The blind man sees. No one is going to take this new sight, his faith, away from him. But so often we take our own faith away, by putting it on the back burner, not fully living it, and not letting it transform our vision every day.
It isn’t Beethoven who needs to “Roll Over,” as Chuck Berry sang. We need to roll over, for a renewed experience of grace in our lives, that precious relationship with God that Jesus brings to us. He doesn’t just touch our eyes; he enters our lives, fills them with himself, and then says that we too are “sent” to bring his vision to our world.
The miracle of the man born blind is an unforgettable story, but it’s about more than a bodily cure.
The evangelist tells of the inner journey of a man lost in darkness, who found in Jesus the Light of the world. The blind man’s name is not known. We know, however, that he was a beggar who was blind from birth and used to beg alms outside the temple. He has never seen the light. He cannot even find his way towards Jesus. His life has been spent in the dark and his future offers no hope at all.
One day, however, Jesus entered his life. The blind man was so desperate that he let Jesus work on his eyes. He didn’t know Him but he trusted in his healing power. He followed his instructions and went off to wash his eyes in the Pool of Siloam, and his sight was restored. That meeting with Jesus changed his whole life.
The blind man’s neighbors found him a changed man. He explained to them the whole experience: “A man called Jesus has cured me; that’s all I know.” He could now see because his eyes were open.
The Pharisees, versed only in the written Laws, asked the cured man all sorts of questions about Jesus: “What have you to say about Him?” The man told them what he felt about Jesus: “He is a Prophet.” What he had received could certainly come only from God.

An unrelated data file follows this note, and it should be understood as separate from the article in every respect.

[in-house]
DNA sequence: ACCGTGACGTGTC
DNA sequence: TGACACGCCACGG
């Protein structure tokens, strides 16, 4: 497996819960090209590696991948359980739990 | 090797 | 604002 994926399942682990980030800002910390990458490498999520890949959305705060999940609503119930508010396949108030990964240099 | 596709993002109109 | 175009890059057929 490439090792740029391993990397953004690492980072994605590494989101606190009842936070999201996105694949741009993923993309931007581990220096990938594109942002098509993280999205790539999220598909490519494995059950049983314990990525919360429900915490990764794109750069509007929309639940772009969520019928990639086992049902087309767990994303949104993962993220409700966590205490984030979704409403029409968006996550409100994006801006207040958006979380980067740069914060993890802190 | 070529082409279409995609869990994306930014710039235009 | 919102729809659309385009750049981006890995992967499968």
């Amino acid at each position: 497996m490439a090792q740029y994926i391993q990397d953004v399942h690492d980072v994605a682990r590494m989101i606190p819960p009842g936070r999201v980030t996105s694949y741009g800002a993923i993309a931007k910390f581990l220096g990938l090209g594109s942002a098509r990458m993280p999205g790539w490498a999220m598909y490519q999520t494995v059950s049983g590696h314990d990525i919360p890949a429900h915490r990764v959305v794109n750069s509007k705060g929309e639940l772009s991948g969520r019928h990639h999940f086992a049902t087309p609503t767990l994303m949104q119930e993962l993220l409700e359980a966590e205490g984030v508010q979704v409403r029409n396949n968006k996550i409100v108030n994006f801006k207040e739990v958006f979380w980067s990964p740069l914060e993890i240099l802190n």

Such is the faith of so many simple people who come to believe in Jesus. They know little about theology, but they know that such man must come from God.
Little by little, the beggar was left alone by himself.
His parents did not know what to make of the whole affair. “He is old enough,
The Jews expelled that poor man from the synagogue. Jesus, however, never abandons anyone who seeks and loves him. When Jesus heard that they had driven him away, he went looking for him. He always knows where to find those who are looking for Him.
When he finds the man that nobody seemed to understand, he simply asked him one question: “Do you believe in the Son of Man?” Do you believe in this New Man, completely human because he is an expression and reincarnation of the inscrutable mystery of God? The blind man was certainly well disposed, but he still had to ask: “Sir, tell me who he is that I may believe in him.”
When Jesus told him: “You’re looking at him, he’s speaking to you!” the blind man’s inner eyes were opened and, falling on his knees, he said: “Lord, I believe,” and worshiped him.
It is only when we listen to Jesus and are guided by him, that we find ways to a fuller and more genuine faith.